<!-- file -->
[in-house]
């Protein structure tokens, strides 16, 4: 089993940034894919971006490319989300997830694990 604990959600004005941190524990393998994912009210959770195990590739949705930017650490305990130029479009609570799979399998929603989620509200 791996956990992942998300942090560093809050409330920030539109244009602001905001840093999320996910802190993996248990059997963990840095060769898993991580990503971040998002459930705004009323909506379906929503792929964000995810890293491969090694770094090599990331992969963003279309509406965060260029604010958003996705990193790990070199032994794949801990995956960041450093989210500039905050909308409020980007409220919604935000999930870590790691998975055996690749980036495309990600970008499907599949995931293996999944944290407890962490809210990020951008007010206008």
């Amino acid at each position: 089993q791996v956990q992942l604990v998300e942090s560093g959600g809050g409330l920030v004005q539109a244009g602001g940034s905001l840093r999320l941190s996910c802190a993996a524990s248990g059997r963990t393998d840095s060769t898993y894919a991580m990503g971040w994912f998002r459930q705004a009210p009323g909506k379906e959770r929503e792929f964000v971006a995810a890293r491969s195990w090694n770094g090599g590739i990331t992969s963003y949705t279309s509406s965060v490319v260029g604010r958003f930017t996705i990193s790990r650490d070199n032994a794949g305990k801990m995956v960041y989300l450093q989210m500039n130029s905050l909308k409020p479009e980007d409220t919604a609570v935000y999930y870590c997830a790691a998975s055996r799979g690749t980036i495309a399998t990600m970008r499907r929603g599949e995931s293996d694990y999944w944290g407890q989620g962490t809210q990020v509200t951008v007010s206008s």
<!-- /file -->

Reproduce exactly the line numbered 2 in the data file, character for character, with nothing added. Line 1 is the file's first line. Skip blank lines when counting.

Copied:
């Protein structure tokens, strides 16, 4: 089993940034894919971006490319989300997830694990 604990959600004005941190524990393998994912009210959770195990590739949705930017650490305990130029479009609570799979399998929603989620509200 791996956990992942998300942090560093809050409330920030539109244009602001905001840093999320996910802190993996248990059997963990840095060769898993991580990503971040998002459930705004009323909506379906929503792929964000995810890293491969090694770094090599990331992969963003279309509406965060260029604010958003996705990193790990070199032994794949801990995956960041450093989210500039905050909308409020980007409220919604935000999930870590790691998975055996690749980036495309990600970008499907599949995931293996999944944290407890962490809210990020951008007010206008």